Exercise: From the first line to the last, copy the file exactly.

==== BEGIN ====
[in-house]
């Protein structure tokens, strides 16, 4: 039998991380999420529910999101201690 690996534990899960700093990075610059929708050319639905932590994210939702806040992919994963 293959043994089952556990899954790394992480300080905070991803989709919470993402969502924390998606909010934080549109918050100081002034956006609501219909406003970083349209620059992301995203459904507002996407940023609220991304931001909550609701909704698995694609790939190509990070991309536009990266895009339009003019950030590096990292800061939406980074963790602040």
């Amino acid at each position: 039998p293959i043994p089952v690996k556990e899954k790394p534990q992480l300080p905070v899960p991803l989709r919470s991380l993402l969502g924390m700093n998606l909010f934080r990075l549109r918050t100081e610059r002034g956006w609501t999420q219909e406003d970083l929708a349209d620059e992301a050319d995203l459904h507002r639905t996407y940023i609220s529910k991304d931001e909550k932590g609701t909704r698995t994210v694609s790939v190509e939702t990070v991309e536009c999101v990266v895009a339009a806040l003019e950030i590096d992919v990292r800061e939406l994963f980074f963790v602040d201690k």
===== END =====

[in-house]
């Protein structure tokens, strides 16, 4: 039998991380999420529910999101201690 690996534990899960700093990075610059929708050319639905932590994210939702806040992919994963 293959043994089952556990899954790394992480300080905070991803989709919470993402969502924390998606909010934080549109918050100081002034956006609501219909406003970083349209620059992301995203459904507002996407940023609220991304931001909550609701909704698995694609790939190509990070991309536009990266895009339009003019950030590096990292800061939406980074963790602040």
């Amino acid at each position: 039998p293959i043994p089952v690996k556990e899954k790394p534990q992480l300080p905070v899960p991803l989709r919470s991380l993402l969502g924390m700093n998606l909010f934080r990075l549109r918050t100081e610059r002034g956006w609501t999420q219909e406003d970083l929708a349209d620059e992301a050319d995203l459904h507002r639905t996407y940023i609220s529910k991304d931001e909550k932590g609701t909704r698995t994210v694609s790939v190509e939702t990070v991309e536009c999101v990266v895009a339009a806040l003019e950030i590096d992919v990292r800061e939406l994963f980074f963790v602040d201690k």